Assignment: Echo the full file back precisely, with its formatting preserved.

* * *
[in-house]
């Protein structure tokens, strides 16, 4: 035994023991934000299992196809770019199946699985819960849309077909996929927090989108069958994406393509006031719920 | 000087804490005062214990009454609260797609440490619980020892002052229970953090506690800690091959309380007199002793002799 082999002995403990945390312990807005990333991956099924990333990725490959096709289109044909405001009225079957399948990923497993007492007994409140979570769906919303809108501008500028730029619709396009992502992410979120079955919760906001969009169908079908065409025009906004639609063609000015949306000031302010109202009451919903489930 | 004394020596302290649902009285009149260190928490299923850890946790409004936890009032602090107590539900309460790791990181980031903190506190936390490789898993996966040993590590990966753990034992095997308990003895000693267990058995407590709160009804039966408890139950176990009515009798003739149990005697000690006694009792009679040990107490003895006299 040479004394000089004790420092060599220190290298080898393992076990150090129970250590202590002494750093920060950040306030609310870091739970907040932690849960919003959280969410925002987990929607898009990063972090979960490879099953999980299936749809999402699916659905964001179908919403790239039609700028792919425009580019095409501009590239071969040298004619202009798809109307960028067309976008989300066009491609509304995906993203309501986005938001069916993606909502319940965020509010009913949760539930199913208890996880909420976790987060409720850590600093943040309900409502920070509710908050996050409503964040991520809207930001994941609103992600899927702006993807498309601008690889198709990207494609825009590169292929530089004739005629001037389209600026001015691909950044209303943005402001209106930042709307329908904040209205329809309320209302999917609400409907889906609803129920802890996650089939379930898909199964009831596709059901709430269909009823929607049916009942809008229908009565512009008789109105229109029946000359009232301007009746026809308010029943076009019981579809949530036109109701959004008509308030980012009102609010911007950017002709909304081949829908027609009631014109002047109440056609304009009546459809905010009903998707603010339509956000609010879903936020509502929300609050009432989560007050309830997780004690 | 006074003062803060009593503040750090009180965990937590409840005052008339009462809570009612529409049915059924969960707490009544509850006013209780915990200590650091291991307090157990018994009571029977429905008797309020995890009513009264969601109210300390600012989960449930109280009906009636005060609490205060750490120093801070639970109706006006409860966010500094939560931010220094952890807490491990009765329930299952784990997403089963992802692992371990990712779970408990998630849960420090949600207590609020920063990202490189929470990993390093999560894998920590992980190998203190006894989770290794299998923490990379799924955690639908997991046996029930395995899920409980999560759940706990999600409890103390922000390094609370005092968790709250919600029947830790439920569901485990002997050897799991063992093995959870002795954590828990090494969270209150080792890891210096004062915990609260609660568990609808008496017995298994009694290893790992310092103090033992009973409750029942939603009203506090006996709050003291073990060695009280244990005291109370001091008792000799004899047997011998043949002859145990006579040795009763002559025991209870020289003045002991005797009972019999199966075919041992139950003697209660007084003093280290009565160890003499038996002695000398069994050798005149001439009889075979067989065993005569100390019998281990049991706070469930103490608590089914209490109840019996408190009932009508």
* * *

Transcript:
[in-house]
């Protein structure tokens, strides 16, 4: 035994023991934000299992196809770019199946699985819960849309077909996929927090989108069958994406393509006031719920 | 000087804490005062214990009454609260797609440490619980020892002052229970953090506690800690091959309380007199002793002799 082999002995403990945390312990807005990333991956099924990333990725490959096709289109044909405001009225079957399948990923497993007492007994409140979570769906919303809108501008500028730029619709396009992502992410979120079955919760906001969009169908079908065409025009906004639609063609000015949306000031302010109202009451919903489930 | 004394020596302290649902009285009149260190928490299923850890946790409004936890009032602090107590539900309460790791990181980031903190506190936390490789898993996966040993590590990966753990034992095997308990003895000693267990058995407590709160009804039966408890139950176990009515009798003739149990005697000690006694009792009679040990107490003895006299 040479004394000089004790420092060599220190290298080898393992076990150090129970250590202590002494750093920060950040306030609310870091739970907040932690849960919003959280969410925002987990929607898009990063972090979960490879099953999980299936749809999402699916659905964001179908919403790239039609700028792919425009580019095409501009590239071969040298004619202009798809109307960028067309976008989300066009491609509304995906993203309501986005938001069916993606909502319940965020509010009913949760539930199913208890996880909420976790987060409720850590600093943040309900409502920070509710908050996050409503964040991520809207930001994941609103992600899927702006993807498309601008690889198709990207494609825009590169292929530089004739005629001037389209600026001015691909950044209303943005402001209106930042709307329908904040209205329809309320209302999917609400409907889906609803129920802890996650089939379930898909199964009831596709059901709430269909009823929607049916009942809008229908009565512009008789109105229109029946000359009232301007009746026809308010029943076009019981579809949530036109109701959004008509308030980012009102609010911007950017002709909304081949829908027609009631014109002047109440056609304009009546459809905010009903998707603010339509956000609010879903936020509502929300609050009432989560007050309830997780004690 | 006074003062803060009593503040750090009180965990937590409840005052008339009462809570009612529409049915059924969960707490009544509850006013209780915990200590650091291991307090157990018994009571029977429905008797309020995890009513009264969601109210300390600012989960449930109280009906009636005060609490205060750490120093801070639970109706006006409860966010500094939560931010220094952890807490491990009765329930299952784990997403089963992802692992371990990712779970408990998630849960420090949600207590609020920063990202490189929470990993390093999560894998920590992980190998203190006894989770290794299998923490990379799924955690639908997991046996029930395995899920409980999560759940706990999600409890103390922000390094609370005092968790709250919600029947830790439920569901485990002997050897799991063992093995959870002795954590828990090494969270209150080792890891210096004062915990609260609660568990609808008496017995298994009694290893790992310092103090033992009973409750029942939603009203506090006996709050003291073990060695009280244990005291109370001091008792000799004899047997011998043949002859145990006579040795009763002559025991209870020289003045002991005797009972019999199966075919041992139950003697209660007084003093280290009565160890003499038996002695000398069994050798005149001439009889075979067989065993005569100390019998281990049991706070469930103490608590089914209490109840019996408190009932009508």